How many times she must have labored to make you stop crying, and how many times she held you, acknowledging your pain as you cried.
May 1, 2023
This piece is part of the Love Letters notebook, which features art by Ali El-Chaer.
You are watching your mother cry across the table at a dim sum restaurant. You never come here without her, because there is no menu and you don’t speak your mother’s language well enough to order on your own. If that didn’t make you feel guilty enough, the fact that your mother’s tears are falling into her shrimp roll really puts you over the edge.
You think to yourself how many times she must have seen you cry, how you came into this world from within her, crying. How many times she must have labored to make you stop crying, and how many times she held you, acknowledging your pain as you cried. Maybe it’s fair that now it’s her turn, but you are still unaccustomed to it, and you wince a little as she sniffles. It hurts to see your mother cry more than anyone else.
Your mother is crying about her own mother, and telling you how she, your mother, has spent her whole life feeling abandoned. “You were abandoned!” you want to say, but you can’t, because she is still talking and you don’t know if that will make her feel better, anyway. You don’t know the entire story, only that your mother lived for most of her formative years with an abusive aunt, who at one point had boiled your mother’s hands in a pot of water on the stove. You don’t want to remind her of that in this moment.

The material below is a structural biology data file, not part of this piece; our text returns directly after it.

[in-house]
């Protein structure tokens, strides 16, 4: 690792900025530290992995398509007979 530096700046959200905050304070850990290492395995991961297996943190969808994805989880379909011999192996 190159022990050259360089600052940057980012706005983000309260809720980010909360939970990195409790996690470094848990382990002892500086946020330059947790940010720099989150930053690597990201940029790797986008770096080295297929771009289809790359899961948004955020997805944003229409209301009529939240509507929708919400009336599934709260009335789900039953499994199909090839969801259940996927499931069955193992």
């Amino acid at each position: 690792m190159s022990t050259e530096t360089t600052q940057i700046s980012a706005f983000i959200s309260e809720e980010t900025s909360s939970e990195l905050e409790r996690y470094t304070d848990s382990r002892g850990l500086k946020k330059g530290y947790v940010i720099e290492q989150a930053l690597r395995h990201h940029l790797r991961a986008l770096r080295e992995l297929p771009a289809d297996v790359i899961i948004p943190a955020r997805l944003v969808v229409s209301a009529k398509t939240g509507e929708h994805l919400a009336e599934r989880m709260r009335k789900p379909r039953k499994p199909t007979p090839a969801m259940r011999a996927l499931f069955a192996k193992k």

“Do you ever think about how a woman can hold three generations in her body during pregnancy?” your mother says. “Herself, her daughter, and her daughter’s daughter. Because all the eggs are in a female fetus.”
It’s kind of a miracle, as all birth is, but a miracle you are not sure you want to be a part of.
“Don’t you think, then, that a child could inherit the two generations of trauma that came before her?” your mother asks.
It is possible, which makes you even less eager to become a mother.
“I’m sorry if I didn’t learn how to be a mother from my own mother,” your mother says, crying again. This is the worst thing she can possibly say.
“You’re a good mother,” you say weakly. This is true for the most part, although it doesn’t feel accurate in this particular moment, as you smell rolling carts of fish and hear harsh Cantonese tones in the air. You suddenly feel sick, but you swallow back the nausea and take your mother’s hand. Your left hand grasps the cup of jasmine tea, still hot. It burns a little, but that’s welcome in this moment.
Your mother sniffs one last time, and says thank you. A waitress drops off your check. You grab it.
“I got this,” you say, as you put down the credit card your mother helped you get when you were seventeen years old, the one she helped you pay down before you knew what debt was. Today, when your mother doesn’t feel like a mother, it’s the least you can do.